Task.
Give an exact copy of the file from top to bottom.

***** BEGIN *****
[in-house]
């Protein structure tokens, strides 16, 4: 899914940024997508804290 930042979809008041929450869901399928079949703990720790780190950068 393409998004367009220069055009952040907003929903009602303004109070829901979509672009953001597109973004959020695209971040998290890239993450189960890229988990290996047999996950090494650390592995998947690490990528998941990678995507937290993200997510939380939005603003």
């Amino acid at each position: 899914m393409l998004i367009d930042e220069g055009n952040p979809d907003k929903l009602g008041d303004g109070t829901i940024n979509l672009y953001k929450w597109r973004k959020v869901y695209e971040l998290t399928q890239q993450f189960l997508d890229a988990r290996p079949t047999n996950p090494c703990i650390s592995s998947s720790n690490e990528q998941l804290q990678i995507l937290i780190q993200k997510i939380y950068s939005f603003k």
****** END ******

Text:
[in-house]
């Protein structure tokens, strides 16, 4: 899914940024997508804290 930042979809008041929450869901399928079949703990720790780190950068 393409998004367009220069055009952040907003929903009602303004109070829901979509672009953001597109973004959020695209971040998290890239993450189960890229988990290996047999996950090494650390592995998947690490990528998941990678995507937290993200997510939380939005603003």
């Amino acid at each position: 899914m393409l998004i367009d930042e220069g055009n952040p979809d907003k929903l009602g008041d303004g109070t829901i940024n979509l672009y953001k929450w597109r973004k959020v869901y695209e971040l998290t399928q890239q993450f189960l997508d890229a988990r290996p079949t047999n996950p090494c703990i650390s592995s998947s720790n690490e990528q998941l804290q990678i995507l937290i780190q993200k997510i939380y950068s939005f603003k």